Roger Cummings, a certified veterinary practice manager, is a Veterinary Economics Editorial Advisory Board member, past president of the Association of Veterinary Practice Management Consultants and Advisors, and a consultant with Brakke Consulting Inc., based in Dallas.
For too long, practitioners undervalued their services, charged too little and often gave away care for free. Though this may still be true for some, others digested the message about a healthy business supporting good medicine and raised their fees. But to make this equation work, you need to raise the level of service, too.
How should I handle a chronically sick employee who calls in at the last minute or struggles to come in ill? I previously switched her from hourly- to salary-based pay, and I'm considering changing her back.
My partner and I recently learned that we're paying associates more than other practitioners in our area do. How should we get our compensation more in line with prevailing wages—with a salary freeze or a pay cut?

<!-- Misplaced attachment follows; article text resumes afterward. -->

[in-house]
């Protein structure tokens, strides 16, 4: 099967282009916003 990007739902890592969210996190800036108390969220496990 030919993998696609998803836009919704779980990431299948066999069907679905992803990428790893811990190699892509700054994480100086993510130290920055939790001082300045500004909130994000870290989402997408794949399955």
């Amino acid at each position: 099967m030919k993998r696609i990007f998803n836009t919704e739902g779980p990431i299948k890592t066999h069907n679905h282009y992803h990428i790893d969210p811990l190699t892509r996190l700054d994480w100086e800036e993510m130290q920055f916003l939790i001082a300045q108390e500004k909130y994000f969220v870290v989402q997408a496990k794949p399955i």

Let's solve your morale problem by just firing all the unhappy people. Think that sounds rash? The truth is you have nothing to gain from keeping them around. You can't change them. Yes, you can require certain behaviors, such as being on time, doing their jobs, or developing proficient skills or knowledge. But a lot of people simply have a rotten, negative attitude, and there isn't much you or anyone else can do to change that.